What happens when you or your ex-spouse want to relocate with your children? This is a common issue that family law practitioners are faced with on a regular basis. It is also one of the most heavily litigated areas of family law in Missouri.
When a parent decides to move the children and that move detrimentally impacts the ability of the other parent to continue a meaningful relationship with the children, the long term effects on both the children and the parents can be significant. In order to more adequately address the Missouri family court’s ability to monitor these types of relocations, the Missouri legislature amended Missouri Statute Section 452.377 in 1998.
The statute provides that every party entitled to custody of a child shall provide the following written notice to any other party who has custody rights at least Sixty (60) days prior to any proposed relocation:
(1) The specific address of the intended new residence, if known, or the city if not known;
(2) The home telephone number of the new residence if known;
(3) The date of the intended move or relocation;
(4) A brief statement of the specific reasons for the proposed relocation of the child; and
(5) A proposal for a revised schedule of custody or visitation with the child.
This information along with other language in statute is now mandated to be placed in every court order establishing or modifying custody or visitation in Missouri and has been since August of 1998.
Failure to send the mandated notice can be grounds for an order that the child be returned and a factor for a modification of the existing custody order.
A parent who is opposed to the relocation should file a Motion To Prevent Relocation in the circuit court where the original order is filed. This needs to be filed within thirty (30) days of the receipt of the notice previously described. Once the Motion To Prevent Relocation is properly filed the child may not be moved without prior authorization of your family court judge.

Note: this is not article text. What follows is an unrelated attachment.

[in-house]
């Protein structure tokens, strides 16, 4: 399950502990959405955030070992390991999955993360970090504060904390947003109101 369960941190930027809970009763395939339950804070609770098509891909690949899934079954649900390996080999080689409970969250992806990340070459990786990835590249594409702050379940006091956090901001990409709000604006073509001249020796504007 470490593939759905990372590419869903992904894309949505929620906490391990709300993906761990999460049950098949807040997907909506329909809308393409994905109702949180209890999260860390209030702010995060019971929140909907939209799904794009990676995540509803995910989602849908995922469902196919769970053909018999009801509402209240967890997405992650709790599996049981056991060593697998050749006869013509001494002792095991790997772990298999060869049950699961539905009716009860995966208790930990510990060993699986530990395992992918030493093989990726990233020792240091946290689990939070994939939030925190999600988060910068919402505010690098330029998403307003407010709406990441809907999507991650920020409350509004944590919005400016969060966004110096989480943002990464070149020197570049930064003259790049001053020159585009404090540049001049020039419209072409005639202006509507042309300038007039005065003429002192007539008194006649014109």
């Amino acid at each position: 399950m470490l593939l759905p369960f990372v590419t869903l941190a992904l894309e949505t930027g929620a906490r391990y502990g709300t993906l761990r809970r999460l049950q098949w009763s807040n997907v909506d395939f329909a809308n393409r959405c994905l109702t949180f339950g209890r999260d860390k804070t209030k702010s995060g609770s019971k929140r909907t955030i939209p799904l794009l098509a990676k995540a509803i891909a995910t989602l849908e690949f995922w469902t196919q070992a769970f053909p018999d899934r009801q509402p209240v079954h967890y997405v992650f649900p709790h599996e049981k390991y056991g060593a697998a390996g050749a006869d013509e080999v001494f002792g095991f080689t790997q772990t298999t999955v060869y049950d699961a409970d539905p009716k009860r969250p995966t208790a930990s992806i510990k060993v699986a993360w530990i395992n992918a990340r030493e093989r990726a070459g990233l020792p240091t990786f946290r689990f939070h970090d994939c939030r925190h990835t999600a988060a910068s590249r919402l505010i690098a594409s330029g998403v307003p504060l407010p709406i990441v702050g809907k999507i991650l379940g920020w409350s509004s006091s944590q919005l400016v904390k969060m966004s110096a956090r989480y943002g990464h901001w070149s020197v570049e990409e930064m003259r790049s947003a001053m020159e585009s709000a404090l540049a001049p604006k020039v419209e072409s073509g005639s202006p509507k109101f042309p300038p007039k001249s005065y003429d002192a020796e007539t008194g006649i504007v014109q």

There are some very limited exceptions to this notice requirement in this statue. These exceptions primarily involve circumstances involving a risk to either the parent or child who desires to relocate. You should consult with an experienced family law attorney to determine if your circumstances meet these exceptions.
The party that wants to move will need to prove that the proposed move is made in good faith and is in the best interest of the child. Missouri case law gives the trial court broad discretion in determining if the party desiring to move has met her burden. However, as a general rule, a proposed relocation will be subject to a denial if there is evidence that the move is motivated by a desire to interfere with the custody rights of a parent who has a well-established, involved and meaningful relationship with his or her child. Check back with this blog for a future discussion of what specific factors your Judge is likely to consider in making her decision on what custody arrangement is in the best interest of your child. If you are currently faced with the potential relocation of your child it is important that you discuss your circumstances with an experienced family law attorney who is familiar with the particular views of the trial judge who is likely to hear your case.